If battery powered, how long can the simulator be operated before recharging is required?  Given a typical testing workload, is it several minutes, hours, or days? Most modern ESD simulators should operate for days on one charge. Once discharged, how long will it take to fully charge the battery? How many charge/discharge cycles can occur before the battery needs to be replaced entirely? At its end of life, how will proper battery disposal occur? Given this information, consider how many spare battery packs are required and if they can handle multiple removals and insertions into the simulator without incurring damage to either the battery pack or the ESD gun itself.

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Currently, the highest severity level set by product-specific standards is 8kV contact discharge, 15kV air discharge modes. Is the ESD simulator is capable of generating these test levels with margin? IEC 61000-4-2 also calls for 10 single pulses at an interval of 1 second or greater between them. Is the simulator capable of performing this requirement but also have the ability to operate in other repetitive or continuous modes of operation (capabilities that are advantageous during troubleshooting)? Most modern ESD simulators will most likely have these capabilities, but it’s a good idea to check just to be certain. You don’t want to be surprised later that the simulator chosen lacked this fundamental capability.

What types of additional options and accessories are available with the ESD simulator that may benefit reduced product development times? For instance, in extreme cases the real rise time of an ESD event may be faster than the typical 0.8ns as described in IEC 61000-4-2. Is there a fast rise time tip available for the selected simulator in case the need arises for its use? For whatever reason, will it be necessary to hold the simulator a considerable distance away from the EUT during testing? If so, a remote discharge tip may come in handy. Is it available for the ESD gun selected? How about flexible tips for hard to reach test points? Are they also readily available? Will a tripod and carrying case also be of benefit? Can adapters be purchased which allow creation of E and H fields (also useful in locating design weaknesses) or will these devices need to be built in-house?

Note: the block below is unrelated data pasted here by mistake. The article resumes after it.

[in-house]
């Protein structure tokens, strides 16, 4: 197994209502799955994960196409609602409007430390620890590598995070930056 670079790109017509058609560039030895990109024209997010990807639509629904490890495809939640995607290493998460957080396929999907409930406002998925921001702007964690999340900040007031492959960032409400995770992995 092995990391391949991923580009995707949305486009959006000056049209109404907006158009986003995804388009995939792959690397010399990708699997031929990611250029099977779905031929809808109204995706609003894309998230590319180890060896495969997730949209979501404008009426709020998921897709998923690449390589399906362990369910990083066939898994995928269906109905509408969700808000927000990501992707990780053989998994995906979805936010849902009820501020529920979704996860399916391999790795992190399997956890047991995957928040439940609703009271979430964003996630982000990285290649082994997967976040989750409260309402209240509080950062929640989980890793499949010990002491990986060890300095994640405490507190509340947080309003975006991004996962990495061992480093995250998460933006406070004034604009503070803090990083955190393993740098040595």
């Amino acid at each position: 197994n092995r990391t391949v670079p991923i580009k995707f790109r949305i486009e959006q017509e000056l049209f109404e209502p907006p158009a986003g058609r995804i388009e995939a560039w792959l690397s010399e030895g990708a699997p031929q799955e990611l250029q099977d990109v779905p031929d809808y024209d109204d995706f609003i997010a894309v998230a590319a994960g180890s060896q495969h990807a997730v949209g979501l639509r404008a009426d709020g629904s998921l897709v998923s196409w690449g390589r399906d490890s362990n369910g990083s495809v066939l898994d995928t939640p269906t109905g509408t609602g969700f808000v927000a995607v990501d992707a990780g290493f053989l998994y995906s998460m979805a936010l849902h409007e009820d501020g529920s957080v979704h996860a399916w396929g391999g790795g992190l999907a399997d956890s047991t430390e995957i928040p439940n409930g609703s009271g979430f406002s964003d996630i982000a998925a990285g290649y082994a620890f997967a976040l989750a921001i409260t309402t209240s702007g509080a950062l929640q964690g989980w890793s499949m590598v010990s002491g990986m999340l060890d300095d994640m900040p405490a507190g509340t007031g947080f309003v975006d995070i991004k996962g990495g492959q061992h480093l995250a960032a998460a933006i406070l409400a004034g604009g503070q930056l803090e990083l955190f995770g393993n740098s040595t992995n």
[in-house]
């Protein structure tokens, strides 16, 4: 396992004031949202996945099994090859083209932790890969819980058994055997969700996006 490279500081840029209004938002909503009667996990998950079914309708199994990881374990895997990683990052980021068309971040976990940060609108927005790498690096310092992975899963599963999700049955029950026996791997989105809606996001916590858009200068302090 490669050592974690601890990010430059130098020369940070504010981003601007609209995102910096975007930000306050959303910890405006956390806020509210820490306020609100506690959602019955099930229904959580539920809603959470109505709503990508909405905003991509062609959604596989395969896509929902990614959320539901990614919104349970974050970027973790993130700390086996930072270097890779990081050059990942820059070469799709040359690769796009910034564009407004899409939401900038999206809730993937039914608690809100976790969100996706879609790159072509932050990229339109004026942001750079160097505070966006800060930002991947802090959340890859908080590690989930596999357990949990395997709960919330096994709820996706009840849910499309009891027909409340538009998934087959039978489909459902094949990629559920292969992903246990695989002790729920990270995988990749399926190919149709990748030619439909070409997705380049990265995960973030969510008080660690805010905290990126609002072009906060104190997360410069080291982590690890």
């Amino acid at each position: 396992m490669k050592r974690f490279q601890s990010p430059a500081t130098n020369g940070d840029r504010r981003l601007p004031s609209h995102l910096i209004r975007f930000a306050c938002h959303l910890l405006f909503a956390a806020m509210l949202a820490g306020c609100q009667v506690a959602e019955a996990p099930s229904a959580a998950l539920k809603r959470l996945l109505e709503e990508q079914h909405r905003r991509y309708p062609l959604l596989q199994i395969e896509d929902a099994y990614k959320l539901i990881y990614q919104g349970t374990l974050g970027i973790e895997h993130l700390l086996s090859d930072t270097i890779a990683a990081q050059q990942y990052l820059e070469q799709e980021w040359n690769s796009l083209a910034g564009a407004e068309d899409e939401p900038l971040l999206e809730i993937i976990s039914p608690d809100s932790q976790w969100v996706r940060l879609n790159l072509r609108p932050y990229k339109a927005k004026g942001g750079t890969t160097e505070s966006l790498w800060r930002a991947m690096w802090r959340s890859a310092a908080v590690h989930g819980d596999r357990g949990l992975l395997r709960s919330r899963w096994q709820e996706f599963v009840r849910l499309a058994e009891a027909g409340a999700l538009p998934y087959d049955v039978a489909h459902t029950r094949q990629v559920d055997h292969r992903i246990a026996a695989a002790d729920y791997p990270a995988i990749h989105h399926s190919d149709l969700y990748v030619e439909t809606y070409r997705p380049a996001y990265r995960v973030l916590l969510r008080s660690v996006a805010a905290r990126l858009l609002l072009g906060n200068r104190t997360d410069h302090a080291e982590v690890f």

Some other considerations when selecting an ESD simulator are that of discharge network and the discharge remover. IEC 61000-4-2 requires a 150pF/330Ω discharge network, which you should confirm is available with the chosen simulator but, are there other types of networks available in case any other standard besides IEC 61000-4-2 needs to be performed? Does the simulator include an internal charge bleed off function or must you build or procure an external device on your own?

How will a more thorough, in between calibration cycle check of the simulator’s output waveform get accomplished? It is highly recommended that the current sensing transducer built as described in the latest version of the standard is obtained and used. It should be utilized frequently in between calibration cycles in order to be absolutely certain the waveform produced by the simulator is still within spec. It’s not very fun finding out from the calibration lab that your ESD gun is out of spec. and you need to repeat testing on all of the products tested with it since the last date that a known good calibration was performed! Effective use of the transducer will alleviate some of this anguish.

Finally, what kind of warranty is provided and how will repairs be accomplished?  What is the turn around time for calibration and repairs? How often will the gun get sent back to the manufacturer for calibration and where? Should you purchase and have on-hand a backup simulator or simulators or should you rent them? Should the backup simulators be of the same make/model so retraining of test personnel is minimal and perhaps test repeatability is maintained?

The above suggestions are some of the most important things to consider when selecting an ESD simulator. While performing your own research, you may develop an understanding of other factors that are important to your particular testing needs and which you should pursue further.  Good luck in your selection!


  1. Mardiguian, Electrostatic Discharge – Understand, Simulate and Fix ESD Problems, Interference Control Technologies, Inc., 1986.
  2. Williams, Some Considerations for ESD Testing, Elmac Services, undated
  3. Teseq Advanced Test Solutions for EMC, NSG 438/438A ESD Simulator User Manual, 601-241I